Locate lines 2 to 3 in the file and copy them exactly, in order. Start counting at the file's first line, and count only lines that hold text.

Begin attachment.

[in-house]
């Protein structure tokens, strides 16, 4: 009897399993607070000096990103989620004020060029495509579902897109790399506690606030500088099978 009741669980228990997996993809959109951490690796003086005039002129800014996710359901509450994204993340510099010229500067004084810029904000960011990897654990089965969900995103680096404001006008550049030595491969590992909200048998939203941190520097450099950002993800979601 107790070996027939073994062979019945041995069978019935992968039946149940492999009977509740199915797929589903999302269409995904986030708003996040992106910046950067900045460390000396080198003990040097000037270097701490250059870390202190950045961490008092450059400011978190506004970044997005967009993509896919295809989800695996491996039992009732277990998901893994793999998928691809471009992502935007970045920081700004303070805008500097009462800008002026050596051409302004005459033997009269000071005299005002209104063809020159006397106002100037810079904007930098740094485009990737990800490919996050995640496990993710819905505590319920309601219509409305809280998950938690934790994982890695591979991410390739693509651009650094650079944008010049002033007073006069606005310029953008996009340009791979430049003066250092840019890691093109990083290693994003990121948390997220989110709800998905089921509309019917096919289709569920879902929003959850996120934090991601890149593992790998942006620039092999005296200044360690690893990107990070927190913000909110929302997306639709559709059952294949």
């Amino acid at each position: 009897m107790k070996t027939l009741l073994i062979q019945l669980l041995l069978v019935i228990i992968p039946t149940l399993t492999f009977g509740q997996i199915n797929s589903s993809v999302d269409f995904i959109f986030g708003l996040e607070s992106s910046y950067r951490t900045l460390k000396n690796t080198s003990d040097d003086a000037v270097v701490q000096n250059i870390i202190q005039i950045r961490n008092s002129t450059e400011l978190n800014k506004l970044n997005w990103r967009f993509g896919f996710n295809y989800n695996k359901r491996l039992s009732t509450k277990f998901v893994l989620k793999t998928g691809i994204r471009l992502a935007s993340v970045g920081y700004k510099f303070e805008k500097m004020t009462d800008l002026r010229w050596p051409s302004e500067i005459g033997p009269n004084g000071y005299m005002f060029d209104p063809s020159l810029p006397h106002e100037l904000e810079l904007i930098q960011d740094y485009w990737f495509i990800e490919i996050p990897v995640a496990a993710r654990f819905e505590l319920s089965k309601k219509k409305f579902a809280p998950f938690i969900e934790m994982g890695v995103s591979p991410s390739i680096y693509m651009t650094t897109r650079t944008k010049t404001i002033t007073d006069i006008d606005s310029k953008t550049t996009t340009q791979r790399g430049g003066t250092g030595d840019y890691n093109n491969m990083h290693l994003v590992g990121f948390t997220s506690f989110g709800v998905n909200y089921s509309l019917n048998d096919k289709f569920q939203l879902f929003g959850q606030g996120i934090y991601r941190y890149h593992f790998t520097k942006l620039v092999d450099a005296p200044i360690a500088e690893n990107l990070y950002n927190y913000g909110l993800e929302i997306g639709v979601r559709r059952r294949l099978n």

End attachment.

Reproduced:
């Protein structure tokens, strides 16, 4: 009897399993607070000096990103989620004020060029495509579902897109790399506690606030500088099978 009741669980228990997996993809959109951490690796003086005039002129800014996710359901509450994204993340510099010229500067004084810029904000960011990897654990089965969900995103680096404001006008550049030595491969590992909200048998939203941190520097450099950002993800979601 107790070996027939073994062979019945041995069978019935992968039946149940492999009977509740199915797929589903999302269409995904986030708003996040992106910046950067900045460390000396080198003990040097000037270097701490250059870390202190950045961490008092450059400011978190506004970044997005967009993509896919295809989800695996491996039992009732277990998901893994793999998928691809471009992502935007970045920081700004303070805008500097009462800008002026050596051409302004005459033997009269000071005299005002209104063809020159006397106002100037810079904007930098740094485009990737990800490919996050995640496990993710819905505590319920309601219509409305809280998950938690934790994982890695591979991410390739693509651009650094650079944008010049002033007073006069606005310029953008996009340009791979430049003066250092840019890691093109990083290693994003990121948390997220989110709800998905089921509309019917096919289709569920879902929003959850996120934090991601890149593992790998942006620039092999005296200044360690690893990107990070927190913000909110929302997306639709559709059952294949």
């Amino acid at each position: 009897m107790k070996t027939l009741l073994i062979q019945l669980l041995l069978v019935i228990i992968p039946t149940l399993t492999f009977g509740q997996i199915n797929s589903s993809v999302d269409f995904i959109f986030g708003l996040e607070s992106s910046y950067r951490t900045l460390k000396n690796t080198s003990d040097d003086a000037v270097v701490q000096n250059i870390i202190q005039i950045r961490n008092s002129t450059e400011l978190n800014k506004l970044n997005w990103r967009f993509g896919f996710n295809y989800n695996k359901r491996l039992s009732t509450k277990f998901v893994l989620k793999t998928g691809i994204r471009l992502a935007s993340v970045g920081y700004k510099f303070e805008k500097m004020t009462d800008l002026r010229w050596p051409s302004e500067i005459g033997p009269n004084g000071y005299m005002f060029d209104p063809s020159l810029p006397h106002e100037l904000e810079l904007i930098q960011d740094y485009w990737f495509i990800e490919i996050p990897v995640a496990a993710r654990f819905e505590l319920s089965k309601k219509k409305f579902a809280p998950f938690i969900e934790m994982g890695v995103s591979p991410s390739i680096y693509m651009t650094t897109r650079t944008k010049t404001i002033t007073d006069i006008d606005s310029k953008t550049t996009t340009q791979r790399g430049g003066t250092g030595d840019y890691n093109n491969m990083h290693l994003v590992g990121f948390t997220s506690f989110g709800v998905n909200y089921s509309l019917n048998d096919k289709f569920q939203l879902f929003g959850q606030g996120i934090y991601r941190y890149h593992f790998t520097k942006l620039v092999d450099a005296p200044i360690a500088e690893n990107l990070y950002n927190y913000g909110l993800e929302i997306g639709v979601r559709r059952r294949l099978n």